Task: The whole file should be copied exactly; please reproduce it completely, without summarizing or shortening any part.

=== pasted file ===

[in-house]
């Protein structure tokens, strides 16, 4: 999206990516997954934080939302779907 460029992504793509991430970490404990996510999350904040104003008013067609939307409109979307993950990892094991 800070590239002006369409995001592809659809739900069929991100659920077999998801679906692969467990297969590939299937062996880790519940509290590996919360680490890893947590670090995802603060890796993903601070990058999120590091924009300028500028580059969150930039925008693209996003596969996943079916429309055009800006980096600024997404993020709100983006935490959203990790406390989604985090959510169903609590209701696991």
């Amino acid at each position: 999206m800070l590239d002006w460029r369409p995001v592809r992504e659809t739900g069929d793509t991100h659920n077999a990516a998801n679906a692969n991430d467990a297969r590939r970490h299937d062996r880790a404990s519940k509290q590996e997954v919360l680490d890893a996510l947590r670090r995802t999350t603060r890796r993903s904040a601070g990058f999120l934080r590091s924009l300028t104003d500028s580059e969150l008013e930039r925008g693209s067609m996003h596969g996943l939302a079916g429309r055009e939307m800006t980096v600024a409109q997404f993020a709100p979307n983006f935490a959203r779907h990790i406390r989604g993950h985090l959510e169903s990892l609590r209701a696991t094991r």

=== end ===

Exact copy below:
[in-house]
């Protein structure tokens, strides 16, 4: 999206990516997954934080939302779907 460029992504793509991430970490404990996510999350904040104003008013067609939307409109979307993950990892094991 800070590239002006369409995001592809659809739900069929991100659920077999998801679906692969467990297969590939299937062996880790519940509290590996919360680490890893947590670090995802603060890796993903601070990058999120590091924009300028500028580059969150930039925008693209996003596969996943079916429309055009800006980096600024997404993020709100983006935490959203990790406390989604985090959510169903609590209701696991």
């Amino acid at each position: 999206m800070l590239d002006w460029r369409p995001v592809r992504e659809t739900g069929d793509t991100h659920n077999a990516a998801n679906a692969n991430d467990a297969r590939r970490h299937d062996r880790a404990s519940k509290q590996e997954v919360l680490d890893a996510l947590r670090r995802t999350t603060r890796r993903s904040a601070g990058f999120l934080r590091s924009l300028t104003d500028s580059e969150l008013e930039r925008g693209s067609m996003h596969g996943l939302a079916g429309r055009e939307m800006t980096v600024a409109q997404f993020a709100p979307n983006f935490a959203r779907h990790i406390r989604g993950h985090l959510e169903s990892l609590r209701a696991t094991r």